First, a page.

"I am trying not to look at her."
Translation:Snažím se na ni nedívat.
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Are both verbs here translated with the "se" participle? "am trying" -> "snažím se", "look" -> "dívat se". But the answer has one "se". Is there any rule that allows that?
So in this case you can have two "se" if you want: "Snažím se nedívat se na ni."
Another interesting "feature" of Czech! :-)
My answer -- snažím se na ni se nedívat -- was marked incorrect. Is the word order wrong, or is it a missing alternative? (I've reported it)
I think we just omit the second se instead. Or use the word order in my previous post.
Notice the examples from the handbook all have the second se after the infinitive.
There is a paragraph about that written in Czech in http://prirucka.ujc.cas.cz/?id=580
'Two verbs with "si, se" can meet in a single sentence. We can't find the rules for omitting or keeping one of them in grammars. Usually, when two of "se" meet, we omit one of them if the meaning is not changed by that, but it is not necessary, for example "přinutili se smát (se), všichni se snaží vrátit (se)". If the omitting changes the meaning, both pronouns have to be kept: "snažím se nezlobit se (nebýt rozčilený = not to be upset) × snažím se nezlobit (e.g. nezlobit = not to misbehave)".'
V jedné větě se mohou vyskytnout dvě slovesa s výrazy se, si. Pravidla pro vypouštění či ponechávání jednoho z nich v mluvnicích nenajdeme. Obvykle sice tam, kde se ve větě setkají dvě reflexiva se, jedno z nich vynecháváme, pokud tím nedojde k narušení větného významu, není to však nutné, např. přinutili se smát (se), všichni se snaží vrátit (se). Pokud by došlo vynecháním jednoho se ke změně významu, je třeba obě zvratná zájmena ponechat: snažím se nezlobit se (nebýt rozčilený) × snažím se nezlobit (např. nezlobit rodiče).
So... If ji/ni is to be in the "second position", in this case would "snazim se" be considered the first and "na ni" the second? Hmmm... I know the "divat se na" is a unit but we can drop the "se" since it's redundant after "snazim se".
These pronouns are so-called inconstant clitics, i.e. they want to be in the second place when they are not stressed (first or last place), but they have less "muscle" than more "stubborn" clitics like "se". Here we have "Snažím" first, then "se" together with "na ni" share the second position, with "se" having priority.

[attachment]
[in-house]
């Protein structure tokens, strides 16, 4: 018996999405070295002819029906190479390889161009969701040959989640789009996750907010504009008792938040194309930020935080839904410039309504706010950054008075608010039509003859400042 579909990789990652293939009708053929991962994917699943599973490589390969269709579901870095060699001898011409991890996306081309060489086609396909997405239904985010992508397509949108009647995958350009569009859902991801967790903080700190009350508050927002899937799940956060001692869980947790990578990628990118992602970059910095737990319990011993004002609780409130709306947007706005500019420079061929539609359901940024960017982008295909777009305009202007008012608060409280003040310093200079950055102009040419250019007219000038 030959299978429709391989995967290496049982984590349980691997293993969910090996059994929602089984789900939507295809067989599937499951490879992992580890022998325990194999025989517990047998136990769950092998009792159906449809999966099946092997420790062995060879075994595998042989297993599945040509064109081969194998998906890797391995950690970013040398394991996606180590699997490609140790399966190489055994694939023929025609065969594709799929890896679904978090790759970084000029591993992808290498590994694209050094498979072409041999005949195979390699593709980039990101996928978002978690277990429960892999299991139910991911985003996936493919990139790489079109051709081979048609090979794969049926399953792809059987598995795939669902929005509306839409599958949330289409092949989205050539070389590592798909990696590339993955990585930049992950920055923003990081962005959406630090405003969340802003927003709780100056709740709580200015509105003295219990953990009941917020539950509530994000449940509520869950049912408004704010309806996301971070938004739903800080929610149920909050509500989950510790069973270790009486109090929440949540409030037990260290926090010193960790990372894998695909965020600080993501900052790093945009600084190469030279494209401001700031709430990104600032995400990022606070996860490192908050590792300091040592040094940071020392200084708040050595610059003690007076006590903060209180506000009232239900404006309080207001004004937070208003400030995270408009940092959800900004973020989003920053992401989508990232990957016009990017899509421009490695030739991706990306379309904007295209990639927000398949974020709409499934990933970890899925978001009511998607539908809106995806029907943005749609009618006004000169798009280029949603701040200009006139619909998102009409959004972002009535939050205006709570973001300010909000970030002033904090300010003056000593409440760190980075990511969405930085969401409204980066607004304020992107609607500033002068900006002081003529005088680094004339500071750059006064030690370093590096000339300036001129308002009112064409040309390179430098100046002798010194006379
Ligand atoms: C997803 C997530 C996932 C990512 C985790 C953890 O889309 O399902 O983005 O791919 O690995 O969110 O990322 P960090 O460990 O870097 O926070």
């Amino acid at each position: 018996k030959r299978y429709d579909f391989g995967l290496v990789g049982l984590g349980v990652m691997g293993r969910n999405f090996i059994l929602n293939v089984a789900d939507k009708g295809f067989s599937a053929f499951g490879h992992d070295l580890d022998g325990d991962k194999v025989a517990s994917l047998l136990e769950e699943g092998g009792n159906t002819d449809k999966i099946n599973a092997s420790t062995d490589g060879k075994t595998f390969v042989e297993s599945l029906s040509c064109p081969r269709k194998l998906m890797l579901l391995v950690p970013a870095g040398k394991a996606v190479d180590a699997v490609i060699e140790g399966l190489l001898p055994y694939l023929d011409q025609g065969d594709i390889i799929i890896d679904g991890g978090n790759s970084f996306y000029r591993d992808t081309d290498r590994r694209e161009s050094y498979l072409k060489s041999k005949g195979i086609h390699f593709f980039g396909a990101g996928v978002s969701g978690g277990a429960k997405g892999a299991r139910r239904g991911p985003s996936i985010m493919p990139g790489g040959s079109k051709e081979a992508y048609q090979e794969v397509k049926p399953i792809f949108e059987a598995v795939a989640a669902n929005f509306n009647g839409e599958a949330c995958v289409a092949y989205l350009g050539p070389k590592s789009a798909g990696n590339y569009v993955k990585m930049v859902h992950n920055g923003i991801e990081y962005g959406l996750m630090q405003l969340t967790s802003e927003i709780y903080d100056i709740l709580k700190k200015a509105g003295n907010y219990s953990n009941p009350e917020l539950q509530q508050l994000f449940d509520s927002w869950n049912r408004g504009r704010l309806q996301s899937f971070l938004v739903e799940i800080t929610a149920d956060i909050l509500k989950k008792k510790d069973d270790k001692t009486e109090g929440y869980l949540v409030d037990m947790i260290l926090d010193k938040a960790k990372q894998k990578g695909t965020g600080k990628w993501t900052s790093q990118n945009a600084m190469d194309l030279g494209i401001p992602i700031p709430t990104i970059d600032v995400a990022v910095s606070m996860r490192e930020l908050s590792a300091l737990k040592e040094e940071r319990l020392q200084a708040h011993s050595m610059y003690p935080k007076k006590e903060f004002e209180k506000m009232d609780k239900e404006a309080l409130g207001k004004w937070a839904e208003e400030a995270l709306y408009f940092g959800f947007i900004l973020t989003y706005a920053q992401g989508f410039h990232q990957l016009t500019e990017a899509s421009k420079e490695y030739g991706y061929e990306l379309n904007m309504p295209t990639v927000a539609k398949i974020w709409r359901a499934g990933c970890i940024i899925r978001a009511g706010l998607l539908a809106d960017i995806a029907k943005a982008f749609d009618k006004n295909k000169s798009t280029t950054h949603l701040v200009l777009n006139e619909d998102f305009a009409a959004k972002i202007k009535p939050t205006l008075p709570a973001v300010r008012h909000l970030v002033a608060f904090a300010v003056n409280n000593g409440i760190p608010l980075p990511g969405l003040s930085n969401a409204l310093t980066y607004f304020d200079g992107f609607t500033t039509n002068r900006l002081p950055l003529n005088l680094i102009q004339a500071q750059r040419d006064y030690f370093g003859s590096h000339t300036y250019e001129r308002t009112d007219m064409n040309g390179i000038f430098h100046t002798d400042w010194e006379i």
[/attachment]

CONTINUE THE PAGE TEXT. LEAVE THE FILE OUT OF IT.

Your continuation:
"Snažím se nedívat na ni." is also possible and accepted, with "at her" very strongly stressed. (Someone was wondering if I'm trying not to look at him, and I need to emphasize that it's her that I'm trying not to look at.)
"Na ni se snažím nedívat", also possible (currently not excepted), but uncommon - Oh you mean her? Well, as for her, I'm trying not to look that way.
If we add "já", we get "Já se na ni snažím nedívat", with the same pattern, "já" first, then the second position cluster with "se" firmly there and "na ni" trailing at the end of the second position.
Since I am trying to eliminate my typos, mám otázku, do all infinitives loose their long á 's (psát, dívát) when they become negative (nepsat, nedívat)?
Dívat is not a good example, it is just dívat and nedívat.
But psát, hrát, prát, brát, (srát) all do this. But then you have bát-nebát, zrát-nezrát, vlát-nevlát which do not shorten the á.
And then the ones that and -ást: krást - nekrást
I think all those that do the shortening, at least those I listed, are either class I, paradigm "brát" or irregular, like psát.
But that is without any warranty, I didn't study anything about it. Check https://en.wikipedia.org/wiki/Czech_conjugation
OK, I have found some linguistic resource, but it is about alternations in general and it is WAY too complicated https://digilib.phil.muni.cz/bitstream/handle/11222.digilib/124480/SpisyFF_401-2011-1_8.pdf
Sorry to ask all these questions, I am enjoying learning Czech and I really appreciate your help. But I am also desperately looking for short cuts/consistencies, so I have another question.
I have just looked ahead to the tips and notes for past tense. Can we assume that the same verbs that shorten in past tense (bral, byl, pil, psal, spal, znal, etc) also shorten to form negative infinitives (nebrat, nebyl?, nepit?, nepsat, nespat?, neznat?, etc.)
Thanks for the document, at some point I hope I am ready to attempt to read it. But I did look at it and I bet if I did a word search, there would be many words like často and někdy, but no words like vždy and nikdy. Thank you again for your help.